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Statutory Documents - IMO Publications and Documents - Resolutions - Assembly - IMO Resolution A.1073(28) – Recommendation on the Use of National Tonnage in Applying International Conventions – (Adopted on 4 December 2013) - Annex – Recommendation on the Use of National Tonnage in Applying International Conventions
Annex – Recommendation on the Use of National Tonnage in Applying International Conventions
1 In order to ensure consistency when using national tonnage to apply relevant requirements under international conventions, in accordance with article 3(2)(d) of the International Convention on Tonnage Measurement of Ships, 1969 (1969 Tonnage Convention) (TM 69) and Interim Schemes for Tonnage Measurement, as set forth in the Revised Interim Scheme for tonnage measurement for certain ships (resolution A.494(XII) for SOLAS), and the Interim Scheme for tonnage measurement for certain ships for the purposes of the International Convention for the Prevention of Pollution from Ships, 1973, as modified by the Protocol of 1978 relating thereto (resolution A.541(13)), Administrations are recommended to accept the following.
National tonnage versus convention tonnage
2 National tonnage refers to the tonnage measurement of a ship under the Administration's national tonnage rules that predated the adoption of the measurement rules of the 1969 Tonnage Convention. National gross tonnage is often expressed in terms of gross registered tons (GRT). In contrast, the unitless gross tonnage measurement under the rules of the 1969 Tonnage Convention is expressed in terms of gross tonnage (GT).
Eligibility to use national tonnage
3 The 1969 Tonnage Convention and the Interim Schemes for Tonnage Measurement provide for the use of national tonnage in applying relevant requirements under international conventions to certain ships with keel laid dates on or before 18 July 1994footnote. Further, a ship that undergoes an alteration or modification which the Administration deems to be a substantial variation in its "existing" tonnage, as described in article 3(2)(b) of the 1969 Tonnage Convention, is treated as if the date on which the alterations or modifications commenced was the keel laid date for this purpose. The following table lists the basis for use of national tonnages as a function of a ship's keel laid/substantial alteration date and its national gross tonnage.
Relevant requirements under international conventions
4 The term "relevant requirements under" in article 3(2)(d) of the 1969 Tonnage Convention and throughout this Recommendation refers to tonnage-based requirements for which a tonnage threshold was in effect on or before 18 July 1994, the date when the 1969 Tonnage Convention came fully into force. As such, national tonnage may not be used when applying newer tonnage thresholds in international conventions, unless otherwise provided in an international convention or other instrument. For example, for eligible ships national tonnages may be used to apply the 500 gross tonnage cargo ship exemption threshold of regulation I/3 of SOLAS, which predates 18 July 1994. However, national tonnages may not similarly be used to apply the 500 gross tonnage threshold of SOLAS regulation XI-2/18.104.22.168, which came into effect after this datefootnote.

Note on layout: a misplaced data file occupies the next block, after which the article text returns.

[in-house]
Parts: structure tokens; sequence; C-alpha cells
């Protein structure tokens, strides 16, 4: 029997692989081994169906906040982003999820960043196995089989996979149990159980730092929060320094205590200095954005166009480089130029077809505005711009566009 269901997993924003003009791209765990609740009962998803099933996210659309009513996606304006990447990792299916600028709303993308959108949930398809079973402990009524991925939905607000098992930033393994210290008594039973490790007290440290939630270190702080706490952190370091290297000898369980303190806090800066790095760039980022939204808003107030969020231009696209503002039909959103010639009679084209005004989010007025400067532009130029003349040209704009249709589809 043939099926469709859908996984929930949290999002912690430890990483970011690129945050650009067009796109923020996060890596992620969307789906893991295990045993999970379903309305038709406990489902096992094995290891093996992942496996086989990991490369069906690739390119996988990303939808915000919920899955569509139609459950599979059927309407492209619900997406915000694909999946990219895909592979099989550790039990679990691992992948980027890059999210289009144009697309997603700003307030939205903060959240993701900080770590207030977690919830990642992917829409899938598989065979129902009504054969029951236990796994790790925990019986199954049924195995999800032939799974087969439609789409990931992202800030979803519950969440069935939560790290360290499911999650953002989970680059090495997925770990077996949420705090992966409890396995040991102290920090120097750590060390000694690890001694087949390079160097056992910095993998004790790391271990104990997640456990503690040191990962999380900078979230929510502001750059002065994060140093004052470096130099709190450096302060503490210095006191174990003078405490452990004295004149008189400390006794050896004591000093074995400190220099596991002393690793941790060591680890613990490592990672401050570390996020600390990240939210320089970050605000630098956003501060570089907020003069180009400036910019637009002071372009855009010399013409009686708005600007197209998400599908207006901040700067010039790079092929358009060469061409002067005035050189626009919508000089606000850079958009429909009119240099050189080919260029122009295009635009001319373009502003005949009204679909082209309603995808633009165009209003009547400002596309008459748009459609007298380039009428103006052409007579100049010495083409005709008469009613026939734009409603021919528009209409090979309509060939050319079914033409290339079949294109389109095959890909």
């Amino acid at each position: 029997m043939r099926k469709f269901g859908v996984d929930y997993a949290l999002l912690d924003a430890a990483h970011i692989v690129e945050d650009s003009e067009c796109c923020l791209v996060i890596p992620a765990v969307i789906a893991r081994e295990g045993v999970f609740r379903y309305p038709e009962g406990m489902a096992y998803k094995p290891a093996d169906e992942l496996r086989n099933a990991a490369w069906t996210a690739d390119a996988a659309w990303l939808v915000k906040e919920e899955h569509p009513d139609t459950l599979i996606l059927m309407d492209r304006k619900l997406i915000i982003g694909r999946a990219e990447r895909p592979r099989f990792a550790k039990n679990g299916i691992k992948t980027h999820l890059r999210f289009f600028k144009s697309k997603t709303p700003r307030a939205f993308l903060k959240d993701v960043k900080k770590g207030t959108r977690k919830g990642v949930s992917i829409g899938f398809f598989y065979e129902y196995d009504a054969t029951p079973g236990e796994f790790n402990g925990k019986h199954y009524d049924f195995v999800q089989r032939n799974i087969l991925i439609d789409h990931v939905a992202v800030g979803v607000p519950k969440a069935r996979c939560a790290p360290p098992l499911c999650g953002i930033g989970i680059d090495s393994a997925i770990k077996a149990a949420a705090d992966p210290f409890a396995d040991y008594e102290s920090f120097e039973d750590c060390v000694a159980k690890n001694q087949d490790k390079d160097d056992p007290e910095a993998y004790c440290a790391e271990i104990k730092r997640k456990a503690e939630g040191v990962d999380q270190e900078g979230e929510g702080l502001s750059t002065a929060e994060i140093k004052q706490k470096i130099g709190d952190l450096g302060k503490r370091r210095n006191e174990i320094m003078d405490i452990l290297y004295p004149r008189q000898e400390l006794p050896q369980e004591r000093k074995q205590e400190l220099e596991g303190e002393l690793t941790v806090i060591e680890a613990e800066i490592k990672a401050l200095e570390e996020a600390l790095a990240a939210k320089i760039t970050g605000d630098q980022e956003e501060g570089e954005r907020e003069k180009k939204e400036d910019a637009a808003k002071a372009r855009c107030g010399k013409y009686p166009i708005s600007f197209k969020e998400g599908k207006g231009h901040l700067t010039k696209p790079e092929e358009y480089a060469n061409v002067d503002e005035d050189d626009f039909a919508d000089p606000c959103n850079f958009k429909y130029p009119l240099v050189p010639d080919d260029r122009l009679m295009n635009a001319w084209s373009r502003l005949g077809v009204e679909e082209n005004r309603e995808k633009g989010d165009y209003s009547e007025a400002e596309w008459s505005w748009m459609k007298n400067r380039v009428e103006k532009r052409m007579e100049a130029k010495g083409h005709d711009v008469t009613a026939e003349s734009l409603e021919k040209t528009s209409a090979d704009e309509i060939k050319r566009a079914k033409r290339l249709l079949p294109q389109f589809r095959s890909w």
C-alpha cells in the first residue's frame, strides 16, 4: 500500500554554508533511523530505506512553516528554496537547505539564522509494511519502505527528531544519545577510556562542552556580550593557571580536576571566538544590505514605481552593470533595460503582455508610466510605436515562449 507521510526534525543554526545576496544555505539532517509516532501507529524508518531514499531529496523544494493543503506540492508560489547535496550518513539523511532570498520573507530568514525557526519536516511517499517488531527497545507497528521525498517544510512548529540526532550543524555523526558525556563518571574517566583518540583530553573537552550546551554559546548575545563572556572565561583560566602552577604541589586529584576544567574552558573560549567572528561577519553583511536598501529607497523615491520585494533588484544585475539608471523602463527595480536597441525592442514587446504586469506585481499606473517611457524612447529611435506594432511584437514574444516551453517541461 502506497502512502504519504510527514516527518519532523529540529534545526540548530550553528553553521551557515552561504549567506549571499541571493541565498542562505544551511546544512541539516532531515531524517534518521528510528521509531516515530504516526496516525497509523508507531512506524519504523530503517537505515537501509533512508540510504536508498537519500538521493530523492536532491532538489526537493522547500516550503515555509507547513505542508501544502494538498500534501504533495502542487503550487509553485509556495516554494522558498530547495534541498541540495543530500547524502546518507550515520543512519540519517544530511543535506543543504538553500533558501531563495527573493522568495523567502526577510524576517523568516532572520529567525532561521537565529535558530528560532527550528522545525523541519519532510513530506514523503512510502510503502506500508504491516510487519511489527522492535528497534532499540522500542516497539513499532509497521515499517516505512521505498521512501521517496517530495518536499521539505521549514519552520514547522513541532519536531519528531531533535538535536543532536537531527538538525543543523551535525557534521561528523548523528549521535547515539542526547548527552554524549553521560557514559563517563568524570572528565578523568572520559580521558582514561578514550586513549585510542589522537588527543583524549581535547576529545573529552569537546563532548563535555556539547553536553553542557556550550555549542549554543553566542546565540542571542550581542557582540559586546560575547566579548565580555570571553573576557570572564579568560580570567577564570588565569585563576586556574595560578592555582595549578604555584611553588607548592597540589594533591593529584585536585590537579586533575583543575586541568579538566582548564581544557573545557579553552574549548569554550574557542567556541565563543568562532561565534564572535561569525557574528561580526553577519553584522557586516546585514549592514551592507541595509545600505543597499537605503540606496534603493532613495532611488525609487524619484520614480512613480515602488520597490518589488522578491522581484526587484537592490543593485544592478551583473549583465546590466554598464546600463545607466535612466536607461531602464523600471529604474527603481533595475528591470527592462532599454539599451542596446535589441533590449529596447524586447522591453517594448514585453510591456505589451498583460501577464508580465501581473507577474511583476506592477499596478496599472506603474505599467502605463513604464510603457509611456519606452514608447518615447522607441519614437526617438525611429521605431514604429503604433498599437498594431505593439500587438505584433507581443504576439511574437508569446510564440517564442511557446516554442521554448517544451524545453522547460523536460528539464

Remarks on International Tonnage Certificates (1969)
5 Notwithstanding the provisions of resolutions A.494(XII) and A.541(13), which state that gross tonnage measured under the national tonnage rules shall not be shown on the International Tonnage Certificate (1969) an entry may be made under "Remarks" on the International Tonnage Certificate (1969) to reflect the shipowner's decision to use national tonnages, as follows:
Remarks on other international certificates (1969)
6 For ships for which the International Tonnage Certificate (1969) includes a "Remarks" entry on national tonnage as described in paragraph 5 of this Recommendation, the appropriate box in the appropriate Ship Safety Certificate, the International Oil Pollution Prevention Certificate or other such official certificates issued by the Administration may show only that national gross tonnage with one of the following footnotes:
Removal of remarks
7 Should a ship lose eligibility for using national tonnage to apply relevant requirements under international conventions by undergoing alterations or modifications which the Administration deems to be a substantial variation in its existing tonnage as described in article 3(2)(b) of the 1969 Tonnage Convention, the Administration should ensure associated certificates as described in paragraphs 5 and 6 of this Recommendation are reissued or otherwise amended to delete reference to the ship's national tonnage.